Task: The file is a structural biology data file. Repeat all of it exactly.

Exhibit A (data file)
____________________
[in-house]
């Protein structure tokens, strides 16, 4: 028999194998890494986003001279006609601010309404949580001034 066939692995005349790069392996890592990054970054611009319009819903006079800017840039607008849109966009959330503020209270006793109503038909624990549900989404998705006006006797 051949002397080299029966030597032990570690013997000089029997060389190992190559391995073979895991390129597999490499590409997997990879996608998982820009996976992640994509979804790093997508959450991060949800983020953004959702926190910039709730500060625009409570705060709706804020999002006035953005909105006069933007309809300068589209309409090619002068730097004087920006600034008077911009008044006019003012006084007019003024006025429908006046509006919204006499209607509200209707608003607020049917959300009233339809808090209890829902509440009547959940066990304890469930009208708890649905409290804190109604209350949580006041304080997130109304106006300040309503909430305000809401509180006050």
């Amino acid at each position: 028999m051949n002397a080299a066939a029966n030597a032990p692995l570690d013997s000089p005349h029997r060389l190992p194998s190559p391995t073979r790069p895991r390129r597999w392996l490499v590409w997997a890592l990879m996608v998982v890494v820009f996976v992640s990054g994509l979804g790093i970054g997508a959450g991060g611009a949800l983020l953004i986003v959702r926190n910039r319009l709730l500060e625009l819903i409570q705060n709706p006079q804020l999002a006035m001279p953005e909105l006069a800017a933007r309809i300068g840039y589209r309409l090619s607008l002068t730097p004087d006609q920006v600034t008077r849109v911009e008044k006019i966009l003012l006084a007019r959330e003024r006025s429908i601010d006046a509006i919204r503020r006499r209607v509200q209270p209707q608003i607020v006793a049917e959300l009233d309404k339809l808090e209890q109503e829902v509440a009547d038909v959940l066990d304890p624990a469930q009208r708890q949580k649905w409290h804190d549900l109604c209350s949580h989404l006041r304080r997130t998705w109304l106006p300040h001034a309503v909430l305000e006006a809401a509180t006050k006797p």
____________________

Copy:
[in-house]
């Protein structure tokens, strides 16, 4: 028999194998890494986003001279006609601010309404949580001034 066939692995005349790069392996890592990054970054611009319009819903006079800017840039607008849109966009959330503020209270006793109503038909624990549900989404998705006006006797 051949002397080299029966030597032990570690013997000089029997060389190992190559391995073979895991390129597999490499590409997997990879996608998982820009996976992640994509979804790093997508959450991060949800983020953004959702926190910039709730500060625009409570705060709706804020999002006035953005909105006069933007309809300068589209309409090619002068730097004087920006600034008077911009008044006019003012006084007019003024006025429908006046509006919204006499209607509200209707608003607020049917959300009233339809808090209890829902509440009547959940066990304890469930009208708890649905409290804190109604209350949580006041304080997130109304106006300040309503909430305000809401509180006050």
């Amino acid at each position: 028999m051949n002397a080299a066939a029966n030597a032990p692995l570690d013997s000089p005349h029997r060389l190992p194998s190559p391995t073979r790069p895991r390129r597999w392996l490499v590409w997997a890592l990879m996608v998982v890494v820009f996976v992640s990054g994509l979804g790093i970054g997508a959450g991060g611009a949800l983020l953004i986003v959702r926190n910039r319009l709730l500060e625009l819903i409570q705060n709706p006079q804020l999002a006035m001279p953005e909105l006069a800017a933007r309809i300068g840039y589209r309409l090619s607008l002068t730097p004087d006609q920006v600034t008077r849109v911009e008044k006019i966009l003012l006084a007019r959330e003024r006025s429908i601010d006046a509006i919204r503020r006499r209607v509200q209270p209707q608003i607020v006793a049917e959300l009233d309404k339809l808090e209890q109503e829902v509440a009547d038909v959940l066990d304890p624990a469930q009208r708890q949580k649905w409290h804190d549900l109604c209350s949580h989404l006041r304080r997130t998705w109304l106006p300040h001034a309503v909430l305000e006006a809401a509180t006050k006797p």